As technology has advanced, so too has the concept of the workplace. It used to be that the equipment, resources, and people you needed to get work done were only accessible in an office. However, as desktop computers evolved into laptops, hardwired phones evolved into smartphones, and dial-up internet evolved into high-speed fiber and 5g connections – many started to ask, “why do I need to go into the office to work?”
Depending on where you reside globally, you may be anywhere from 2 – 5 months into a grand “work from home” experiment caused by COVID-19. This pandemic has forced many organizations to rethink the “where” and “how” work gets done. Companies that would have never allowed folks to work from home for an extended period are now forced to admit it’s a viable option as productivity and engagement have not seen dramatic declines. Twitter recently announced, with the exception of a select portion of roles, employees will be allowed to work from home indefinitely! This surprising turn of events caused by COVID-19 has some experts (and hopeful employees) wondering if the days of the office are numbered.
So, what does the future of work have in store – a return to the office or the promised splendor (or for some, horror) of working from home? The reality is probably somewhere in the middle. Very likely, what the future holds is “flexibility.” The COVID-19 situation has proven the tools exist to allow employees to have flexibility in where and how they work.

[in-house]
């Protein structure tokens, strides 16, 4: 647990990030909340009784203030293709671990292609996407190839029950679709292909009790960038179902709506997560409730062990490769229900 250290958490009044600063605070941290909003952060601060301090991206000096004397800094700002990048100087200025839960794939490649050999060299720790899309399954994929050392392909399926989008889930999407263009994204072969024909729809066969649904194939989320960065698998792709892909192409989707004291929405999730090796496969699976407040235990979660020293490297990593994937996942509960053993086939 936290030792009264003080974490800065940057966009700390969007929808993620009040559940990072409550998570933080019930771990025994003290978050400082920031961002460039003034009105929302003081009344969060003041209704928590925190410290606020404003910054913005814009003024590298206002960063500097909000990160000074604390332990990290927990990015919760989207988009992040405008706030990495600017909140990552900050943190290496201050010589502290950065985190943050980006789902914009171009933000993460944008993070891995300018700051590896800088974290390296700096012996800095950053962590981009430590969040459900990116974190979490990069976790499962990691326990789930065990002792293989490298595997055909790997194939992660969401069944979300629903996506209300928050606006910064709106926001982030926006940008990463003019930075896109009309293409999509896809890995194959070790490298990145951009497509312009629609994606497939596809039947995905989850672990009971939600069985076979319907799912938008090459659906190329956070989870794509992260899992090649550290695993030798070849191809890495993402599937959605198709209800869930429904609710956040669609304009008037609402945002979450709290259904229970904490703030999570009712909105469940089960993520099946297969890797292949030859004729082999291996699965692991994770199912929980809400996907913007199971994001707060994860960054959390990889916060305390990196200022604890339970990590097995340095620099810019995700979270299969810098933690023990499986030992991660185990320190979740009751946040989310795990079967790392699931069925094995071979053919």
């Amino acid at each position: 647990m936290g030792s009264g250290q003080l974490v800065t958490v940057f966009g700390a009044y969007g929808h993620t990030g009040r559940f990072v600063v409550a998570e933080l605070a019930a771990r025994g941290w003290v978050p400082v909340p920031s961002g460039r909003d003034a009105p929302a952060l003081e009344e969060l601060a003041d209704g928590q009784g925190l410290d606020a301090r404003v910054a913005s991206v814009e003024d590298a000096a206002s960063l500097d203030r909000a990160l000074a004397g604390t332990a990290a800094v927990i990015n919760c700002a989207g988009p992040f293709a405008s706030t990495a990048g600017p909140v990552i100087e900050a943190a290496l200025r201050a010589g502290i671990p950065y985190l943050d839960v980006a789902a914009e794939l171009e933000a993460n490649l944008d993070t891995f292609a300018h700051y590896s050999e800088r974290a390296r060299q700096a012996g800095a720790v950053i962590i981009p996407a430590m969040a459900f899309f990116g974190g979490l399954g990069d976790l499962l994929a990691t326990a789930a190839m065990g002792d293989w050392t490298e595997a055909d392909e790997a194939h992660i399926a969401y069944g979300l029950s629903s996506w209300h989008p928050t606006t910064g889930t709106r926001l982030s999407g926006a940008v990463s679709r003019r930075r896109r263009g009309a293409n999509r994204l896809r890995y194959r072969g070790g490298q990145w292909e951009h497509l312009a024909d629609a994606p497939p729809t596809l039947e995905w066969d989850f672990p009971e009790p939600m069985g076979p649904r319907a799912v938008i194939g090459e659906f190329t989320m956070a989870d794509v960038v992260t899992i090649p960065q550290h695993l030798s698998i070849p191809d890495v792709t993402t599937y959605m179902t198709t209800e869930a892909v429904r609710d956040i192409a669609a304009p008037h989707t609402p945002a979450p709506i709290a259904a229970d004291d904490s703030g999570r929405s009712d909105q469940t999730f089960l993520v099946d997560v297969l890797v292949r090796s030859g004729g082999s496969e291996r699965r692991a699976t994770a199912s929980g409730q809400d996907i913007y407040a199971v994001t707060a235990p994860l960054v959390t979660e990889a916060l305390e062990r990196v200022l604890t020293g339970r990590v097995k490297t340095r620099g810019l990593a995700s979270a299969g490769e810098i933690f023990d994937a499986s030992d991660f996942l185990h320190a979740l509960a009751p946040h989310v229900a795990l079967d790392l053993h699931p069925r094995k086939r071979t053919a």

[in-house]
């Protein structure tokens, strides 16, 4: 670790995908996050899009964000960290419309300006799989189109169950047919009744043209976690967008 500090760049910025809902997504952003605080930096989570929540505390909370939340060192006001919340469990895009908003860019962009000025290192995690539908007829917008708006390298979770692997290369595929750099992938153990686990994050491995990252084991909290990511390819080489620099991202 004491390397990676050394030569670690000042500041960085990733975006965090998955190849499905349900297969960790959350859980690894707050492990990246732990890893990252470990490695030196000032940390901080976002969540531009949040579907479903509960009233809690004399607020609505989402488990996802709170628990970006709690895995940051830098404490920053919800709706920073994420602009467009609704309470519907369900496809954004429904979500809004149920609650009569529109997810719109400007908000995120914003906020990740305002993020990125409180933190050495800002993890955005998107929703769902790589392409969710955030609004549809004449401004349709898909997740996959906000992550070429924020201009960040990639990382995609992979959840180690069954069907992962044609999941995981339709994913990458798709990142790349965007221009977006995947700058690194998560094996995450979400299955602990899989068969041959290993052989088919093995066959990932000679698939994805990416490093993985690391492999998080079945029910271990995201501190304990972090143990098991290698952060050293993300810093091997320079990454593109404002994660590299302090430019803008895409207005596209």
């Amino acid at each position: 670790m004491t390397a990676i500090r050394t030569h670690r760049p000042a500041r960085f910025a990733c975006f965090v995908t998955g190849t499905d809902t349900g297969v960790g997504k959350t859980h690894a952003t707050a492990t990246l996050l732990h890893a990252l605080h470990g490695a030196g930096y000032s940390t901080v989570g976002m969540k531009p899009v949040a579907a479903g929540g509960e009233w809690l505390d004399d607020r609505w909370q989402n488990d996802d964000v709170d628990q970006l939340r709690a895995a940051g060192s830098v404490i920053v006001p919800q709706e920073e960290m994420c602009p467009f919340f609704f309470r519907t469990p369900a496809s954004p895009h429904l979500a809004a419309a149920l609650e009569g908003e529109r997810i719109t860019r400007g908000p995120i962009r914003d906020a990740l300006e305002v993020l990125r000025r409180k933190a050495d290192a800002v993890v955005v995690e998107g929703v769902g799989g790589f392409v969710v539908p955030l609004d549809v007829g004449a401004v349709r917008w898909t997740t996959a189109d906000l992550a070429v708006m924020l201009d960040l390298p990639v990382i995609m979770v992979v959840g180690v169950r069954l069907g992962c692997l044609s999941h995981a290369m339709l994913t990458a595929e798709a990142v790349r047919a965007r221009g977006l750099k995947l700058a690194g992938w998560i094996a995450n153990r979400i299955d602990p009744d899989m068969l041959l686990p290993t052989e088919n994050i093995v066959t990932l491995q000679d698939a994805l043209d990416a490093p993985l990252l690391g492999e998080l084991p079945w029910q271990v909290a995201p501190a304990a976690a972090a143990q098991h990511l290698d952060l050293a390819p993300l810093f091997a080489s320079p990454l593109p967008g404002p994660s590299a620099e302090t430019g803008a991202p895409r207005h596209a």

The truth is that working remotely is not for everyone. There are circumstances, personalities, projects, and teams that will naturally dictate the need to work in an office or at least face-to-face. For example, just because Jane works fabulously in a remote environment doesn’t mean Tim, a key person on Jane’s team, works well entirely remotely. Similarly, a complex project that requires close collaboration may not be one that can be completed efficiently by a virtual team. But with the flexibility and power to work remotely, you can virtually bring together groups regardless of location and unlock new possibilities in the ways work gets done.
What does this flexibility mean for global talent mobility? Will the efficacy of remote work signal the decline of the “mobile” employee? Very unlikely. What we will see is a shift in the type of mobile employees and the duration of trips/assignments. For example, flying to another country or state and needing to quarantine for two weeks just for a few days of work is unlikely to happen. Mobility teams will also need to re-evaluate their policies to accommodate new work structures and life in a pandemic world.
The increased use of remote work also presents another population of globally dispersed employees that talent mobility teams may have to help manage. With the ability to work remotely also means that employees could be working anywhere in the world without HR or managers knowing. This creates potentially massive compliance and financial risk – one that mobility teams are in a position to help organizations manage. We will dive into this topic on our next blog post on the tax, financial, and compliance implications of managing a distributed, remote workforce.